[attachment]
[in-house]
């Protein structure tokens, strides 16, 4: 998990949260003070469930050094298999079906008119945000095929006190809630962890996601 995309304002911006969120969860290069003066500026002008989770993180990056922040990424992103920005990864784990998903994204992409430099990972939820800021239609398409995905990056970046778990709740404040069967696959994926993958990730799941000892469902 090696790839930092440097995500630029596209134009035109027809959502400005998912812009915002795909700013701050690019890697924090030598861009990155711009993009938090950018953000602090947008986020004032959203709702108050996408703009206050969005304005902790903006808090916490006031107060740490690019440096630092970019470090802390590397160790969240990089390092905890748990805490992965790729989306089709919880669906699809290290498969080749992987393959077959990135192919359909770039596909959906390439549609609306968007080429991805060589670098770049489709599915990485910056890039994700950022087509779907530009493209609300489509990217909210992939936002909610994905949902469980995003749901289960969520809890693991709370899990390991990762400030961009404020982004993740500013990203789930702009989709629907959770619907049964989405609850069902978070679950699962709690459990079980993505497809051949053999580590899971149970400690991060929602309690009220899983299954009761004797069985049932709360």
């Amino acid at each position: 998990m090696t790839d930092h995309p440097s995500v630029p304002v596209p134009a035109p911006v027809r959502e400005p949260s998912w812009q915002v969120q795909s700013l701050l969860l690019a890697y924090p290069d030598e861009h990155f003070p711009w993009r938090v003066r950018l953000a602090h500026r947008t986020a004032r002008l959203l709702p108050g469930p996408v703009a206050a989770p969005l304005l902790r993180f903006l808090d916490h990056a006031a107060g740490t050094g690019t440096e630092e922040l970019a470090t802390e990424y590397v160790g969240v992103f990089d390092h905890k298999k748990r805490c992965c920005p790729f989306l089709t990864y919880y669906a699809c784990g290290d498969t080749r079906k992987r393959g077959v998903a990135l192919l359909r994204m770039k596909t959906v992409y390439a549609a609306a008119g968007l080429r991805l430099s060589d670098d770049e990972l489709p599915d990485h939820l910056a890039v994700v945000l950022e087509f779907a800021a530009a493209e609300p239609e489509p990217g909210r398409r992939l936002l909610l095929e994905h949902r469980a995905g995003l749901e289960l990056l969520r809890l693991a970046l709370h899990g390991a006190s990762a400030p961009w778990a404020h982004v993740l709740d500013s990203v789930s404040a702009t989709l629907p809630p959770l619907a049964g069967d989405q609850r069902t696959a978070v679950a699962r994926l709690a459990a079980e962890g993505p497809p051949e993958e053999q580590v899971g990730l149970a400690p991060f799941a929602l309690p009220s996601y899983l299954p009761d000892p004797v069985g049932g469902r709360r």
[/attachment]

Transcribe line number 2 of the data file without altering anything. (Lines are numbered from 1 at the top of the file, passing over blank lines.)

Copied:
């Protein structure tokens, strides 16, 4: 998990949260003070469930050094298999079906008119945000095929006190809630962890996601 995309304002911006969120969860290069003066500026002008989770993180990056922040990424992103920005990864784990998903994204992409430099990972939820800021239609398409995905990056970046778990709740404040069967696959994926993958990730799941000892469902 090696790839930092440097995500630029596209134009035109027809959502400005998912812009915002795909700013701050690019890697924090030598861009990155711009993009938090950018953000602090947008986020004032959203709702108050996408703009206050969005304005902790903006808090916490006031107060740490690019440096630092970019470090802390590397160790969240990089390092905890748990805490992965790729989306089709919880669906699809290290498969080749992987393959077959990135192919359909770039596909959906390439549609609306968007080429991805060589670098770049489709599915990485910056890039994700950022087509779907530009493209609300489509990217909210992939936002909610994905949902469980995003749901289960969520809890693991709370899990390991990762400030961009404020982004993740500013990203789930702009989709629907959770619907049964989405609850069902978070679950699962709690459990079980993505497809051949053999580590899971149970400690991060929602309690009220899983299954009761004797069985049932709360």